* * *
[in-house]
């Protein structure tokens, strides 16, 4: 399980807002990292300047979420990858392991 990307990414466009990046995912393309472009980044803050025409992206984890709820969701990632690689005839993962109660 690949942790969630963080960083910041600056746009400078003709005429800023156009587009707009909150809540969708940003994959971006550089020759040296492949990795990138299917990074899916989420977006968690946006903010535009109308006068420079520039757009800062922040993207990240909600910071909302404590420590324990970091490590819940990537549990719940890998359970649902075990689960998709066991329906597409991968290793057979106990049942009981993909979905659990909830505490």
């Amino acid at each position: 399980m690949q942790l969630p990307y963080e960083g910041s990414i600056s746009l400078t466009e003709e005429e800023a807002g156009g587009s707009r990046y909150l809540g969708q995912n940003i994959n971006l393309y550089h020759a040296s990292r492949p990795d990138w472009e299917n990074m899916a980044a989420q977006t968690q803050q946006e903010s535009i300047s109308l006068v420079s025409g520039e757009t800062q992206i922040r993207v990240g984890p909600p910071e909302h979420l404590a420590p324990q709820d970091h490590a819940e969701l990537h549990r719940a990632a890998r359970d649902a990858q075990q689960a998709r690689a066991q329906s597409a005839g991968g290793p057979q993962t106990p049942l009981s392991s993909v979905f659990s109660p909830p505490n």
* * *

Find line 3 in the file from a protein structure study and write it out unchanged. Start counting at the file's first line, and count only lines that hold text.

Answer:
């Amino acid at each position: 399980m690949q942790l969630p990307y963080e960083g910041s990414i600056s746009l400078t466009e003709e005429e800023a807002g156009g587009s707009r990046y909150l809540g969708q995912n940003i994959n971006l393309y550089h020759a040296s990292r492949p990795d990138w472009e299917n990074m899916a980044a989420q977006t968690q803050q946006e903010s535009i300047s109308l006068v420079s025409g520039e757009t800062q992206i922040r993207v990240g984890p909600p910071e909302h979420l404590a420590p324990q709820d970091h490590a819940e969701l990537h549990r719940a990632a890998r359970d649902a990858q075990q689960a998709r690689a066991q329906s597409a005839g991968g290793p057979q993962t106990p049942l009981s392991s993909v979905f659990s109660p909830p505490n």